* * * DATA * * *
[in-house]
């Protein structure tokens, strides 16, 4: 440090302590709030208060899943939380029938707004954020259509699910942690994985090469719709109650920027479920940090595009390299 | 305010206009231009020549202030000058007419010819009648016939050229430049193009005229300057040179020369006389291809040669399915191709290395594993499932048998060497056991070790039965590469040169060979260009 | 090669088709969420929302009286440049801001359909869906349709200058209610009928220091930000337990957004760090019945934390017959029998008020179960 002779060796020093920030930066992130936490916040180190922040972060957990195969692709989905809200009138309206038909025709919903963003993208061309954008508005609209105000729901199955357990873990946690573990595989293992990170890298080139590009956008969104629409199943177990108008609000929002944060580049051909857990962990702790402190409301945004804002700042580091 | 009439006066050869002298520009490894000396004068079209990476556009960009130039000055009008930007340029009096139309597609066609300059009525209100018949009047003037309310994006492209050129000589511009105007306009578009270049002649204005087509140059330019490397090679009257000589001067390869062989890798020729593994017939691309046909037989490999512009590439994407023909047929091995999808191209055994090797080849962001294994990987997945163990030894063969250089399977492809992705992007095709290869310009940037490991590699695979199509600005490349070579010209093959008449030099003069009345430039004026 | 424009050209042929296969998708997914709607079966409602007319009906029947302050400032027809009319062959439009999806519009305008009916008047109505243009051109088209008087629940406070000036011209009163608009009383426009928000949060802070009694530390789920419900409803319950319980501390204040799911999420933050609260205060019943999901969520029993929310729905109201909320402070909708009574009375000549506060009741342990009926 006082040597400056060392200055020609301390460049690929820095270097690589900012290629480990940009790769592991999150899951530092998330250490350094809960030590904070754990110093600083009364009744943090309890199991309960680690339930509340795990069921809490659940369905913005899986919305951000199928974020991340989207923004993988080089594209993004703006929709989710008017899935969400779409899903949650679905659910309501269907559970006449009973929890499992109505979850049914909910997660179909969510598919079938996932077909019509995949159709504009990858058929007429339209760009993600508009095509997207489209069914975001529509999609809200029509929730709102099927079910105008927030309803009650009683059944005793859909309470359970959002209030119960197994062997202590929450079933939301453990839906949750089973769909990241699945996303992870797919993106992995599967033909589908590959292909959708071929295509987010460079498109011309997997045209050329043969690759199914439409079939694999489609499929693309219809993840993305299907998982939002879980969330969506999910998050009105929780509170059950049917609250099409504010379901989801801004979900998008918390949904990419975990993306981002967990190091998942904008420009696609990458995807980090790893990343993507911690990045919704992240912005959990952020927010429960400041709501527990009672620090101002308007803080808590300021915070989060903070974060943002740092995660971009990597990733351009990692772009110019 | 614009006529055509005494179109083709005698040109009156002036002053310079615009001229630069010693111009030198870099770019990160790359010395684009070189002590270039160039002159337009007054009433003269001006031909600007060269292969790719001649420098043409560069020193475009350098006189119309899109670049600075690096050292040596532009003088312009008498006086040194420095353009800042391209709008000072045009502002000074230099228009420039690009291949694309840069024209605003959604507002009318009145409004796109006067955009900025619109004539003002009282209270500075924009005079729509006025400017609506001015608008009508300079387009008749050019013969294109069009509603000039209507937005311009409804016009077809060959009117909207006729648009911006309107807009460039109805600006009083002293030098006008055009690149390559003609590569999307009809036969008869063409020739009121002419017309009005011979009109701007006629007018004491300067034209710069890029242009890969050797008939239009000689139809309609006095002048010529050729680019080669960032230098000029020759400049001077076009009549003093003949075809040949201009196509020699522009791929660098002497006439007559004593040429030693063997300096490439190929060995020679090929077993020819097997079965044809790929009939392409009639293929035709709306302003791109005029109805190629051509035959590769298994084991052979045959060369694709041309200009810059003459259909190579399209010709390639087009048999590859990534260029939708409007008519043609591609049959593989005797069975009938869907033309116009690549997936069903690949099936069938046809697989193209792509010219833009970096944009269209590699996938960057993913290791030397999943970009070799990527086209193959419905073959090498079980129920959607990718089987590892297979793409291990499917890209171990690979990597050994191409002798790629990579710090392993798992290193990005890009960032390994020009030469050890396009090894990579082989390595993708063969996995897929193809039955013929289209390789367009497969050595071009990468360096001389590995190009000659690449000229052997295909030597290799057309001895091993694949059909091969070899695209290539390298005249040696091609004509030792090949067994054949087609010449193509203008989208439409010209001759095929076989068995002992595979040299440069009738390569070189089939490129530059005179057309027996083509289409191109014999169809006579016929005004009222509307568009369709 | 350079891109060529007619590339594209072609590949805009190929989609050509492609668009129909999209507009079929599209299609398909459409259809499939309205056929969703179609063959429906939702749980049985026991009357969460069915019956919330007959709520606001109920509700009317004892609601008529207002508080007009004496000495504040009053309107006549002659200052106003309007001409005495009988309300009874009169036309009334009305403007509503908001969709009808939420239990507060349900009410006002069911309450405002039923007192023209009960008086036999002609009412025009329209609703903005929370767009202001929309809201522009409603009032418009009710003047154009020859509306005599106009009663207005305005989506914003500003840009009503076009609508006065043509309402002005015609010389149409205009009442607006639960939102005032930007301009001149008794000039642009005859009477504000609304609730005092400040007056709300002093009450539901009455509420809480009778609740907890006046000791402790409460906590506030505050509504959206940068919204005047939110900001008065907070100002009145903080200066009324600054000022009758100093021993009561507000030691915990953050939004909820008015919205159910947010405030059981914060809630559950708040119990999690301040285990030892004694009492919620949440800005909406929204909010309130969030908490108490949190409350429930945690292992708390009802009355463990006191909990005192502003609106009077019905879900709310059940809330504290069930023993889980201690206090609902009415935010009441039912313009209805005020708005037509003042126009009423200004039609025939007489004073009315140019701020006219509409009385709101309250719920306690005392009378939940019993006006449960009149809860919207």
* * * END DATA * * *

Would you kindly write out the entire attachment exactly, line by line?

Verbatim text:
[in-house]
């Protein structure tokens, strides 16, 4: 440090302590709030208060899943939380029938707004954020259509699910942690994985090469719709109650920027479920940090595009390299 | 305010206009231009020549202030000058007419010819009648016939050229430049193009005229300057040179020369006389291809040669399915191709290395594993499932048998060497056991070790039965590469040169060979260009 | 090669088709969420929302009286440049801001359909869906349709200058209610009928220091930000337990957004760090019945934390017959029998008020179960 002779060796020093920030930066992130936490916040180190922040972060957990195969692709989905809200009138309206038909025709919903963003993208061309954008508005609209105000729901199955357990873990946690573990595989293992990170890298080139590009956008969104629409199943177990108008609000929002944060580049051909857990962990702790402190409301945004804002700042580091 | 009439006066050869002298520009490894000396004068079209990476556009960009130039000055009008930007340029009096139309597609066609300059009525209100018949009047003037309310994006492209050129000589511009105007306009578009270049002649204005087509140059330019490397090679009257000589001067390869062989890798020729593994017939691309046909037989490999512009590439994407023909047929091995999808191209055994090797080849962001294994990987997945163990030894063969250089399977492809992705992007095709290869310009940037490991590699695979199509600005490349070579010209093959008449030099003069009345430039004026 | 424009050209042929296969998708997914709607079966409602007319009906029947302050400032027809009319062959439009999806519009305008009916008047109505243009051109088209008087629940406070000036011209009163608009009383426009928000949060802070009694530390789920419900409803319950319980501390204040799911999420933050609260205060019943999901969520029993929310729905109201909320402070909708009574009375000549506060009741342990009926 006082040597400056060392200055020609301390460049690929820095270097690589900012290629480990940009790769592991999150899951530092998330250490350094809960030590904070754990110093600083009364009744943090309890199991309960680690339930509340795990069921809490659940369905913005899986919305951000199928974020991340989207923004993988080089594209993004703006929709989710008017899935969400779409899903949650679905659910309501269907559970006449009973929890499992109505979850049914909910997660179909969510598919079938996932077909019509995949159709504009990858058929007429339209760009993600508009095509997207489209069914975001529509999609809200029509929730709102099927079910105008927030309803009650009683059944005793859909309470359970959002209030119960197994062997202590929450079933939301453990839906949750089973769909990241699945996303992870797919993106992995599967033909589908590959292909959708071929295509987010460079498109011309997997045209050329043969690759199914439409079939694999489609499929693309219809993840993305299907998982939002879980969330969506999910998050009105929780509170059950049917609250099409504010379901989801801004979900998008918390949904990419975990993306981002967990190091998942904008420009696609990458995807980090790893990343993507911690990045919704992240912005959990952020927010429960400041709501527990009672620090101002308007803080808590300021915070989060903070974060943002740092995660971009990597990733351009990692772009110019 | 614009006529055509005494179109083709005698040109009156002036002053310079615009001229630069010693111009030198870099770019990160790359010395684009070189002590270039160039002159337009007054009433003269001006031909600007060269292969790719001649420098043409560069020193475009350098006189119309899109670049600075690096050292040596532009003088312009008498006086040194420095353009800042391209709008000072045009502002000074230099228009420039690009291949694309840069024209605003959604507002009318009145409004796109006067955009900025619109004539003002009282209270500075924009005079729509006025400017609506001015608008009508300079387009008749050019013969294109069009509603000039209507937005311009409804016009077809060959009117909207006729648009911006309107807009460039109805600006009083002293030098006008055009690149390559003609590569999307009809036969008869063409020739009121002419017309009005011979009109701007006629007018004491300067034209710069890029242009890969050797008939239009000689139809309609006095002048010529050729680019080669960032230098000029020759400049001077076009009549003093003949075809040949201009196509020699522009791929660098002497006439007559004593040429030693063997300096490439190929060995020679090929077993020819097997079965044809790929009939392409009639293929035709709306302003791109005029109805190629051509035959590769298994084991052979045959060369694709041309200009810059003459259909190579399209010709390639087009048999590859990534260029939708409007008519043609591609049959593989005797069975009938869907033309116009690549997936069903690949099936069938046809697989193209792509010219833009970096944009269209590699996938960057993913290791030397999943970009070799990527086209193959419905073959090498079980129920959607990718089987590892297979793409291990499917890209171990690979990597050994191409002798790629990579710090392993798992290193990005890009960032390994020009030469050890396009090894990579082989390595993708063969996995897929193809039955013929289209390789367009497969050595071009990468360096001389590995190009000659690449000229052997295909030597290799057309001895091993694949059909091969070899695209290539390298005249040696091609004509030792090949067994054949087609010449193509203008989208439409010209001759095929076989068995002992595979040299440069009738390569070189089939490129530059005179057309027996083509289409191109014999169809006579016929005004009222509307568009369709 | 350079891109060529007619590339594209072609590949805009190929989609050509492609668009129909999209507009079929599209299609398909459409259809499939309205056929969703179609063959429906939702749980049985026991009357969460069915019956919330007959709520606001109920509700009317004892609601008529207002508080007009004496000495504040009053309107006549002659200052106003309007001409005495009988309300009874009169036309009334009305403007509503908001969709009808939420239990507060349900009410006002069911309450405002039923007192023209009960008086036999002609009412025009329209609703903005929370767009202001929309809201522009409603009032418009009710003047154009020859509306005599106009009663207005305005989506914003500003840009009503076009609508006065043509309402002005015609010389149409205009009442607006639960939102005032930007301009001149008794000039642009005859009477504000609304609730005092400040007056709300002093009450539901009455509420809480009778609740907890006046000791402790409460906590506030505050509504959206940068919204005047939110900001008065907070100002009145903080200066009324600054000022009758100093021993009561507000030691915990953050939004909820008015919205159910947010405030059981914060809630559950708040119990999690301040285990030892004694009492919620949440800005909406929204909010309130969030908490108490949190409350429930945690292992708390009802009355463990006191909990005192502003609106009077019905879900709310059940809330504290069930023993889980201690206090609902009415935010009441039912313009209805005020708005037509003042126009009423200004039609025939007489004073009315140019701020006219509409009385709101309250719920306690005392009378939940019993006006449960009149809860919207």